The New Hunger: The Prequel to Warm Bodies by Isaac Marion

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The New Hunger: The Prequel to Warm Bodies by Isaac Marion

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Category: Dystopian Fiction
Rating: 5/5
Reviewer: Margaret Young
Reviewed by Margaret Young
Summary: This is not your typical zombie story - nor is anything like the new monster romances such as Twilight. It is the prequel to one of the best books I have ever read, and in class all its own.
Buy? Yes Borrow? Yes
Pages: 176 Date: October 2013
Publisher: Vintage
External links: Author's website
ISBN: 978-0099587729

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I normally review a book within a day or two of finishing it. I couldn't with this one. I loved this book, but I did feel dissatisfied with the ending, and I thought perhaps I was missing something - and I was. This book was written as a prequel, and most of the readers will have already read Warm Bodies. I found something so unique in Isaac Marion's writing style, and something about this book so compelling that I couldn't quite bear to rate it down, but neither was I happy with a 5 star rating with such as lacklustre ending. It felt like half a book to me. So - in order to review this fairly - I felt I had to read the author's first book. After reading it I am no longer disappointed in the ending. It isn't after all the end - it is just the beginning of one of the best books I have ever read.

The New Hunger is the story of two girls in very different situations. The main focus is on Nora, who has been abandoned along with a much younger brother when her drug addicted parents decided life would be easier without them. Julie on the other hand is well cared for as possible under the circumstances. She has two parents, including a father who had been a high ranking military member and a more free spirited mother. Both girls display something of the women they will become though, especially Nora, who shows a very unusual empathy and thoughtfulness. They both also show an incredible inner reserve of strength, courage and goodness.

Meanwhile we have a rather thoughtful Zombie - well he has thoughts and even a few words which is more than most zombies. He gathers others of his own kind to him, including one other zombie who has retained something of the power of speech and travels onwards, pursuing the fleeing humans looking for a place where he and his friends can survive, just as the humans seek a safe place for themselves. What they want isn't so different except for one thing - but unfortunately they are mutually exclusive.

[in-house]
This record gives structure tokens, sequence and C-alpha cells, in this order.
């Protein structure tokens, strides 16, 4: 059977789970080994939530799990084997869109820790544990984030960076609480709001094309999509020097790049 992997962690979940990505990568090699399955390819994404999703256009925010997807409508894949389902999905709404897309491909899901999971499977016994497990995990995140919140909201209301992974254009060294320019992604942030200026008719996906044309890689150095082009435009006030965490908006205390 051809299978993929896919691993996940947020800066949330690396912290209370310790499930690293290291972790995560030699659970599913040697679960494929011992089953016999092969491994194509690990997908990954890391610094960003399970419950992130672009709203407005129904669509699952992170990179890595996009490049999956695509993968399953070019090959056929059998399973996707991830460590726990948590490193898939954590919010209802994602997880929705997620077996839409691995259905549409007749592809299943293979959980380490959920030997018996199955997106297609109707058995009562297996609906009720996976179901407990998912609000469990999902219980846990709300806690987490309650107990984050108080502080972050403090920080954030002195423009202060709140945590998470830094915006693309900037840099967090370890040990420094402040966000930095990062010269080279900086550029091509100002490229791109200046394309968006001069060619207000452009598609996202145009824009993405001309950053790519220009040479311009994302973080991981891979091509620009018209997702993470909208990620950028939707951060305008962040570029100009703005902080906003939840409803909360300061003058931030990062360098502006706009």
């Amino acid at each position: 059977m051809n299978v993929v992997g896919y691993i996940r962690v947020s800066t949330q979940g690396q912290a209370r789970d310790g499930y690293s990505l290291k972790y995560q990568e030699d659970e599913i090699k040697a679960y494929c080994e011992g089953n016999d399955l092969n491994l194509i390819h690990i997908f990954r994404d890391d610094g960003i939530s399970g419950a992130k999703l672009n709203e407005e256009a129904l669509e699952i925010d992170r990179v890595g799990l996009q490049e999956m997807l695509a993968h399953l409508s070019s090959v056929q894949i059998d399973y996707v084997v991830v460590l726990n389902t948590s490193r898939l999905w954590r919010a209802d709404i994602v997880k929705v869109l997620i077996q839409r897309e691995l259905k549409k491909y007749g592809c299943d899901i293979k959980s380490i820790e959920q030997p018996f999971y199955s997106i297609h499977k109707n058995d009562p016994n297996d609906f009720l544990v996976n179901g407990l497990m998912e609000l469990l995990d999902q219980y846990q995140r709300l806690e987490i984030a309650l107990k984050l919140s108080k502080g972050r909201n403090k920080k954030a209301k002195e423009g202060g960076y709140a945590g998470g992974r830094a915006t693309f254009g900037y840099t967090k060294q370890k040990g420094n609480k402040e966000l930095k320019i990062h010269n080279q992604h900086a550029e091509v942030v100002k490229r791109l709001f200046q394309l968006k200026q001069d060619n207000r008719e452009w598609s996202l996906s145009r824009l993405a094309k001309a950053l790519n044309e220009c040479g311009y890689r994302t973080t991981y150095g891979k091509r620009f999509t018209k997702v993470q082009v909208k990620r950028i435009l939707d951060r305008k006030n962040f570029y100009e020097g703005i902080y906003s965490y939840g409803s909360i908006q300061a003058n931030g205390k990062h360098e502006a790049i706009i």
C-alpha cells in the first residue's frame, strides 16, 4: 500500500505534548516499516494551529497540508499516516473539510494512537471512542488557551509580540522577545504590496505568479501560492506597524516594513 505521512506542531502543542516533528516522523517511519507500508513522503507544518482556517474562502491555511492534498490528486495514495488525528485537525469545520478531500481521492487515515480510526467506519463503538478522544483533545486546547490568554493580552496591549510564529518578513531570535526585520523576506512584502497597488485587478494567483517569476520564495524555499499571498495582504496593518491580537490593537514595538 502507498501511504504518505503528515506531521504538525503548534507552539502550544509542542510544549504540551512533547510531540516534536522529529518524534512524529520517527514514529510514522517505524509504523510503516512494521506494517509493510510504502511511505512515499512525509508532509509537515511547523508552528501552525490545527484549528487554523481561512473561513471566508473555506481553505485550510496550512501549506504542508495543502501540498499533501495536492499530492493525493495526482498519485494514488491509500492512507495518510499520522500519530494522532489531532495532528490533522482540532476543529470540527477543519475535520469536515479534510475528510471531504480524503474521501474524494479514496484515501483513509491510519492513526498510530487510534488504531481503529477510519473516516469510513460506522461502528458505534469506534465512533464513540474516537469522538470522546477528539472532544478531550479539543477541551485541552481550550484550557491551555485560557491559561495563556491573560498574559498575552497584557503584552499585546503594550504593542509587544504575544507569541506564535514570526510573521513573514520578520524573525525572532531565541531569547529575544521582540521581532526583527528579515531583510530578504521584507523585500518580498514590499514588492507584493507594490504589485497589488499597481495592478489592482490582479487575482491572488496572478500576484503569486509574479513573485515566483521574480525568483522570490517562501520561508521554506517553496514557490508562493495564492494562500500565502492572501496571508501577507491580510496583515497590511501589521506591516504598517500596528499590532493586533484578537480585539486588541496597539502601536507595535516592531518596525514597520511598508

This isn't like any other zombie book I have ever read. If you just want slash and bash, this isn't it. There is violence, but it is not excessive and or overly graphic. There is some reference to sexual abuse, but this is vague enough that a child reading this will never have a clue as to what they read about. The author has just given up the two great marketing ploys of 21st century - sex and graphic violence. Instead he has written in such a way that he makes the reader think. This is a book that will have you questioning many things - including what makes us into monsters. The characters are exceptionally well developed as well, so this is very much a book that you can completely immerse yourself in. This book just scratches the surface of what makes Warm Bodies unique, but it lays the groundwork for a story that is literally unforgettable, with a real moral and a wonderful message.

On the downside though - it is short. this works well for younger readers, but I usually like a bit more. To be fair though, there is no padding and not a single slow spot. I read it cover to cover in two hours, although it has taken me far longer to read it aloud. The reading level of this book is quite easy, and I am really not certain if this is meant to be classed as young adult or adult fiction. It works equally well for either in my opinion. Not only have I read it, my oldest (age 8) is near finishing it on his own and I read the book to my five year old as well, skimming over just a couple of bits. My children especially loved the illustrations - which are quite strange really, medical type drawings of several types of skulls or other body parts. Both boys rate this 5 stars, as do I but I will warn parents there is one instance of a teenager smoking a marijuana cigarette. It turns out to be rather bad idea, so I have no problem with this for my eldest, but skipped this part with my youngest.

If this book appeals then you might also like to try:

I Am Legend by Richard Matheson

The Enemy by Charlie Higson

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Buy The New Hunger: The Prequel to Warm Bodies by Isaac Marion at Amazon You can read more book reviews or buy The New Hunger: The Prequel to Warm Bodies by Isaac Marion at


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